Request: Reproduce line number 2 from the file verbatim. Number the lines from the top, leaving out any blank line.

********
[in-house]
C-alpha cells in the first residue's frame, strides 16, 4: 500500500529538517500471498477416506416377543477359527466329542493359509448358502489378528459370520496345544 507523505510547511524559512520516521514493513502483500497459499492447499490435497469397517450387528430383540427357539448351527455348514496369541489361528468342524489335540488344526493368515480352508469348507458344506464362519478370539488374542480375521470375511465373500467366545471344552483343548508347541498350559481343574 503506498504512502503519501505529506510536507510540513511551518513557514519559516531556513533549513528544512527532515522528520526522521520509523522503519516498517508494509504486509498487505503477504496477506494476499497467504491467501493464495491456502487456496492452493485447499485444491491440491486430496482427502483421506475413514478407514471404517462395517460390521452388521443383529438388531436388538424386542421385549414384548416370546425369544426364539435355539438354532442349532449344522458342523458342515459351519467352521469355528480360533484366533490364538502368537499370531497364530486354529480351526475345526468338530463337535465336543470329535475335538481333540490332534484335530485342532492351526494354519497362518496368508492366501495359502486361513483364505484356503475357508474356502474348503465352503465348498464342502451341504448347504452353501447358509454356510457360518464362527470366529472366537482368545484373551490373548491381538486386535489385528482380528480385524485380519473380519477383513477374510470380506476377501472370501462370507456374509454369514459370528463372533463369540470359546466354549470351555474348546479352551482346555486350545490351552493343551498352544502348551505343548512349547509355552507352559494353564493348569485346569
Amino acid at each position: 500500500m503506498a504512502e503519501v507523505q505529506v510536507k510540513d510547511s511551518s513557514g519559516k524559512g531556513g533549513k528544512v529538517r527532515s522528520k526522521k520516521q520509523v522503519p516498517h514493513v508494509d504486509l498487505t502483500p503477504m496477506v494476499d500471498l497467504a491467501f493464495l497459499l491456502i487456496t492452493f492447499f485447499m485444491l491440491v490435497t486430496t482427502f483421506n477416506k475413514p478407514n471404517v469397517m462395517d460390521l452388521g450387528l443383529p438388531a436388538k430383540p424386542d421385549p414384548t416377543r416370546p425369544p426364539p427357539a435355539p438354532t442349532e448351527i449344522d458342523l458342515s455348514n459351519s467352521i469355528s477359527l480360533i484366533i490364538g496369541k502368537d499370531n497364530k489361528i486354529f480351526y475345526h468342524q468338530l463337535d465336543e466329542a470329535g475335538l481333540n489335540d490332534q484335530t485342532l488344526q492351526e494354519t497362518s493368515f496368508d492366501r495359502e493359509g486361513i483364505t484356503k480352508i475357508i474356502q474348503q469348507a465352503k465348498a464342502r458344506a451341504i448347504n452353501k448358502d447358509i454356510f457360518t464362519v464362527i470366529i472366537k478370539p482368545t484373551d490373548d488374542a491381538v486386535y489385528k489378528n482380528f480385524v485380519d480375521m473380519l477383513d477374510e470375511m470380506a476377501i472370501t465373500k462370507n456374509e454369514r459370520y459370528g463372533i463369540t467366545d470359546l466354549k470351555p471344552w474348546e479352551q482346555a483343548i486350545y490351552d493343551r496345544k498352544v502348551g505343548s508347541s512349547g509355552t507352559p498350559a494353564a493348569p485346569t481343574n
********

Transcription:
C-alpha cells in the first residue's frame, strides 16, 4: 500500500529538517500471498477416506416377543477359527466329542493359509448358502489378528459370520496345544 507523505510547511524559512520516521514493513502483500497459499492447499490435497469397517450387528430383540427357539448351527455348514496369541489361528468342524489335540488344526493368515480352508469348507458344506464362519478370539488374542480375521470375511465373500467366545471344552483343548508347541498350559481343574 503506498504512502503519501505529506510536507510540513511551518513557514519559516531556513533549513528544512527532515522528520526522521520509523522503519516498517508494509504486509498487505503477504496477506494476499497467504491467501493464495491456502487456496492452493485447499485444491491440491486430496482427502483421506475413514478407514471404517462395517460390521452388521443383529438388531436388538424386542421385549414384548416370546425369544426364539435355539438354532442349532449344522458342523458342515459351519467352521469355528480360533484366533490364538502368537499370531497364530486354529480351526475345526468338530463337535465336543470329535475335538481333540490332534484335530485342532492351526494354519497362518496368508492366501495359502486361513483364505484356503475357508474356502474348503465352503465348498464342502451341504448347504452353501447358509454356510457360518464362527470366529472366537482368545484373551490373548491381538486386535489385528482380528480385524485380519473380519477383513477374510470380506476377501472370501462370507456374509454369514459370528463372533463369540470359546466354549470351555474348546479352551482346555486350545490351552493343551498352544502348551505343548512349547509355552507352559494353564493348569485346569